02-11-2020, 06:53 PM
#41
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For product photography, a fast nifty-fifty is all you need. A macro is overkill for that purpose.

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 02-12-2020, 08:21 PM
#42
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Lovely colours.  Thumbsup

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 02-13-2020, 11:14 AM
#43
  • Mel S Meles
  • On the edge, ouch
  • 44.4899° south of the North Pole
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(11-16-2013, 11:09 PM)wingdo Wrote: Also to look at would be Tamron's pair of Macro lenses they have a 60mm/f2.0 (yes 2.0 not 2.8) w/o IS, and a 90mm/2.8 WITH IS.

Edit:
Here's a review from a site I highly trust:
http://www.photozone.de/canon-eos/854-ta...c_eos_apsc

Same site's review of the Canon one mentioned by others:
http://www.photozone.de/canon-eos/461-ca...0_28is_50d

As you can see, both get a highly recommended (very few lenses manage this marking from them) but the optics of the Tamron actually edge out the Canon.

I have the Tamron 60 mm f/2.0 Macro mounted on my APSC sensor DSLR, which gives me a field of view that is equivalent of 93 mm in full frame (the nominal 60 mm of the lens is actually somewhere between 61 mm and 62 mm).  BTW, when used for very close up (approaching 1:1) shots, the actual maximum aperture of the 60 mm Tamron macro is about f/2.2; that is an artifact that is common in many macro lenses; at focusing distances of a foot or more the Tamron has a true f/2.0 maximum aperture.  In addition to the bright speed, two other features of the Tamron are really nice when you are using the lens:  it has internal focusing, so the front element of the lens does not shoot out as you get closer, where it could disturb the subject; and the focus is continuous.  Many macro lenses need to switch modes as one goes from merely close-up to true macro.  As for the optical performance, I cannot fault it in any way.  

While I have the floor, I want to give a plus-one to the posts that recommend NOT cheaping out on the support system for the camera.  There are huge differences in performance among "tripods" (which I put in quotation marks, because no tripod stands alone; it is part of a complete system).  That said, if the surface a tripod will be resting upon is flat and not subject to vibration (footfalls on plank floors, for instance), then, if you are going to save pennies in the purchase of a support system, a ballhead in the 90th percentile of performance mounted on a tripod that is in the 25th percentile of performance will be much more useful than a ballhead in the 25th percentile of performance mounted on a tripod in the 90th percentile of performance.  Since I bought my first serious camera (an SLR that came with a 58 mm f/1.4 lens) in the mid-1960s, I have bought several -- some might say many -- tripods in a series of upgrades.  But, once I reached the level of a Manfrotto 290 series tripod, and had used it for a while, my thirst for any further upgrade to the tripod was sated, and my acquisition disorder was cured on that front.   (Analogous to my  feeling after upgrading to a Semogue badger shave brush.)  I no longer lust for an RRS (Really Right Stuff) tripod.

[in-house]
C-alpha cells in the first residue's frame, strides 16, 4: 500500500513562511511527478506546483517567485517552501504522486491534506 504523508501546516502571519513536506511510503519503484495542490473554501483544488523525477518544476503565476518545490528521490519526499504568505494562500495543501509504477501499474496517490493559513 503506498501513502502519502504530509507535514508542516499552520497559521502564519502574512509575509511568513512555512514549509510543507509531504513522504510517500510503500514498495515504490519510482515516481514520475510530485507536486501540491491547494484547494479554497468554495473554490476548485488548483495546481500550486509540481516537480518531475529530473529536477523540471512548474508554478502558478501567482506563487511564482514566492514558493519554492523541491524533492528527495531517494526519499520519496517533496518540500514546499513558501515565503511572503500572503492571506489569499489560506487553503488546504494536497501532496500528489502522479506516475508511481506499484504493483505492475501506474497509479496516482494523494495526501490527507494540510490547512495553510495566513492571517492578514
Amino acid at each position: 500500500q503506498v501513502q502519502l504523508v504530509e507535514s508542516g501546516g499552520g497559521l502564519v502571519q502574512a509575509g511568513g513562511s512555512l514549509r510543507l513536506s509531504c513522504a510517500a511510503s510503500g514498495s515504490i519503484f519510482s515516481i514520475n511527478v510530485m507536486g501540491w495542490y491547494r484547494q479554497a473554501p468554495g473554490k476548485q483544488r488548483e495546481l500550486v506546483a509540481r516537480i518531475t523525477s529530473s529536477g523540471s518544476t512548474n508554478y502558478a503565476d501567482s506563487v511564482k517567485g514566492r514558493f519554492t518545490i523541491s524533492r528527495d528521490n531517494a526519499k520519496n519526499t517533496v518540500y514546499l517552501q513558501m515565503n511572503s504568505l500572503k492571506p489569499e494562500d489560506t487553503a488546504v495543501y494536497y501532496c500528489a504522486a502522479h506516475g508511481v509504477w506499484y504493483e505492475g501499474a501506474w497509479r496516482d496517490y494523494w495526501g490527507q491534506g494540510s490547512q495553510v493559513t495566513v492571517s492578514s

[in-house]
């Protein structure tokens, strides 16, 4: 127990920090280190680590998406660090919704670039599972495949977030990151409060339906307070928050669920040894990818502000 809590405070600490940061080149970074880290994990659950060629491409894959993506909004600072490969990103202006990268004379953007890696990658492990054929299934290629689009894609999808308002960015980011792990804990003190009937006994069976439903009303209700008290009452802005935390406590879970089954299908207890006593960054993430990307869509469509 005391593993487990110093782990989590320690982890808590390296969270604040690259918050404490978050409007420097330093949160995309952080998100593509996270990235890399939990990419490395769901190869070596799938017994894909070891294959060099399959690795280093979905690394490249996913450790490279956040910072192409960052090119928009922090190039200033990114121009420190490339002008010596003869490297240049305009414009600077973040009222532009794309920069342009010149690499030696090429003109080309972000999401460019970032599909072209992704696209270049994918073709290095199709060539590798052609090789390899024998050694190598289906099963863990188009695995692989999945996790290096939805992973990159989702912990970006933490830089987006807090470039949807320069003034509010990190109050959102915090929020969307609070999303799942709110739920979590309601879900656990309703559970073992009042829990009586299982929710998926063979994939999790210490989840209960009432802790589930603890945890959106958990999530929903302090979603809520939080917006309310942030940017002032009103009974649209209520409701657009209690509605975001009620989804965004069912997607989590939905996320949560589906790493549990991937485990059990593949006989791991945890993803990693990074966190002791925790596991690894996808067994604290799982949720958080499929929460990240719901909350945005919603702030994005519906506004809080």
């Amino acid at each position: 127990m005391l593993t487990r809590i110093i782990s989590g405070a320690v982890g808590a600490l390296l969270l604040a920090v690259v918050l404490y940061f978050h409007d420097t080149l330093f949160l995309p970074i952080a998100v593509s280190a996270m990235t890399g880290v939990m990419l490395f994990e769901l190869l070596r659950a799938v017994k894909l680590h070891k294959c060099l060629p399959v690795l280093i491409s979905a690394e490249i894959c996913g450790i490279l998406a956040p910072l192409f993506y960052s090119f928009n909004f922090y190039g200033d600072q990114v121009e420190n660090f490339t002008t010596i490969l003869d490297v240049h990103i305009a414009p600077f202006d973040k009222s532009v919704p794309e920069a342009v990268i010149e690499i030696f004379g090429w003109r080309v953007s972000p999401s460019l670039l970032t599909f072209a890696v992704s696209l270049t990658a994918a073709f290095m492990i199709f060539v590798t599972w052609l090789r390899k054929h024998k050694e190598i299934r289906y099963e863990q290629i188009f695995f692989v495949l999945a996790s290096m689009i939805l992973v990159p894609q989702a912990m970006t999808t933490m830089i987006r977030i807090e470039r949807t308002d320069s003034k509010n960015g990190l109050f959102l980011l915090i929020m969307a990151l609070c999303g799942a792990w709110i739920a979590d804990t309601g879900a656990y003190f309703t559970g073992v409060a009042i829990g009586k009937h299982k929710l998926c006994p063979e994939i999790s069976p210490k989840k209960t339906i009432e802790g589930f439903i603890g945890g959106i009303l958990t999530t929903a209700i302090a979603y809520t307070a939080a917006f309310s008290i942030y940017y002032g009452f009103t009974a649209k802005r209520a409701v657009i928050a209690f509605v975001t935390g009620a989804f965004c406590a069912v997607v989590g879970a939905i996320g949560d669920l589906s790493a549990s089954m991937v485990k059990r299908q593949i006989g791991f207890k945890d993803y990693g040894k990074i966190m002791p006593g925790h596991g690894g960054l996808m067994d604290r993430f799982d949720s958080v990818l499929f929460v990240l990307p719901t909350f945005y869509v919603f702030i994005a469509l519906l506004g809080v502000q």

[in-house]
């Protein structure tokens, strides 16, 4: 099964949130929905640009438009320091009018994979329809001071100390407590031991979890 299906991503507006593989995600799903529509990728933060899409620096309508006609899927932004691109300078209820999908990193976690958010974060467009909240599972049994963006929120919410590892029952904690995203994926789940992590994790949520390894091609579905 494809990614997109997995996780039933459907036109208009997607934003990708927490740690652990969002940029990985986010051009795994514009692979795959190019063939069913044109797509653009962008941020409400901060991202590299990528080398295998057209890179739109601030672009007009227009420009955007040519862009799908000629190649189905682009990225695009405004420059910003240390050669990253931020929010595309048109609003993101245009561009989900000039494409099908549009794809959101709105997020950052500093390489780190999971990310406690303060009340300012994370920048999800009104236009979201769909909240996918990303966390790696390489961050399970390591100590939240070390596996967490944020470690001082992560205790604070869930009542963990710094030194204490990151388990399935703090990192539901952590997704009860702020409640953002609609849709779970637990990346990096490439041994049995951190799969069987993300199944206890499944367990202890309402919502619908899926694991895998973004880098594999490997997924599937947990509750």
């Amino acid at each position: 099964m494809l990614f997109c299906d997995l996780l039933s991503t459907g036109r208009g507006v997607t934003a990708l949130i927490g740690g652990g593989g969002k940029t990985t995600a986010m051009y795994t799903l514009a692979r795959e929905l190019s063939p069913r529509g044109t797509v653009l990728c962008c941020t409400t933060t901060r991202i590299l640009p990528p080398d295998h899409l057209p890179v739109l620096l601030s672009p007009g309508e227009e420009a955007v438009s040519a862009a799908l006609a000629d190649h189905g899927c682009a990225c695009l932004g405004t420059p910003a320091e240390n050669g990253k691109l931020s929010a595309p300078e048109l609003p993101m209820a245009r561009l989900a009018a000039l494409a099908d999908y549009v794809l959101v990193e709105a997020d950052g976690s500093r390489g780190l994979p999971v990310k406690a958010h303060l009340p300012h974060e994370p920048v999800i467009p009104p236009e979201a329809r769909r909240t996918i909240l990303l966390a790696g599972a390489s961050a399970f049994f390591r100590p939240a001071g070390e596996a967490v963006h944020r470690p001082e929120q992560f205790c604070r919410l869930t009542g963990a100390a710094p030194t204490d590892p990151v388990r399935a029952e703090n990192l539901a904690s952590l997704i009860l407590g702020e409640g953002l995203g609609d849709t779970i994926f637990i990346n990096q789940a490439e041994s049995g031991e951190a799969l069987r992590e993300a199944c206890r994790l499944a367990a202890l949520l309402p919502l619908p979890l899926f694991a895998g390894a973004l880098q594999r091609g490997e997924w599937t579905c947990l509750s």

That Manfrotto tripod (which I bought USED/MINT off eBay) came with an included and pretty decent Manfrotto ballhead and QR (Quick Release) clamp; the ballhead was better than the ballhead that I had been using up to that time, and I very quickly came to appreciate the worth of a QR clamp, and became addicted to attaching my camera to the tripod that way.   Still and all, the Manfrotto ballhead was merely adequate, and was clearly outclassed by the tripod it was attached to; so, within a year or two, I upgraded to a wonderful silky feeling, intuitive Markins Q10i ballhead.  That ballhead, however, which, also, I bought used, was not cheap; it cost an order of magnitude more by itself than the Manfrotto tripod+ballhead+clamp had cost me.  Costly as it was, the Q10i remains one of the best photographic investments I ever have made and did I mention that it's RED?)   Initially, I attached the Manfrotto QR clamp to which I had become addicted to the new Q10i ballhead, moving the Manfrotto ballhead over to my lightweight Sirui carbon fiber monopod, where it has saved me some bodily contortions when I use the Sirui to stabilize a compact (Fujifilm X10) camera.  

But the Q10i's ability to put into the shade any other components it is attached to (or the components attached to it) remained.  Atop the Q10i, the Manfrotto QR clamp was as outclassed as the Manfrotto ballhead that the QR clamp formerly had been attached to had been outclassed by the Q10i.   It was not long before I replaced the QR clamp with a Sunwayfoto/* Arca-Swiss clamp that gives me a greater sense of security when I have the monster DSLR attached to it than I ever had had when the big camera was attached by the QR clamp.  
     /*  (Our friend Wegian Warrior might be interested that the Sunwayfoto Arca-Swiss clamp that I purchased later was the centerpiece of patent litigation brought by Really Right Stuff, a civil action that Sunwayfoto lost.  Fortunately, the settlement in that litigation did not require Sunwayfoto to recall the now-stipulated-to-be-infringing Arca-Swiss clamps that already had been sold to photographers like me.)

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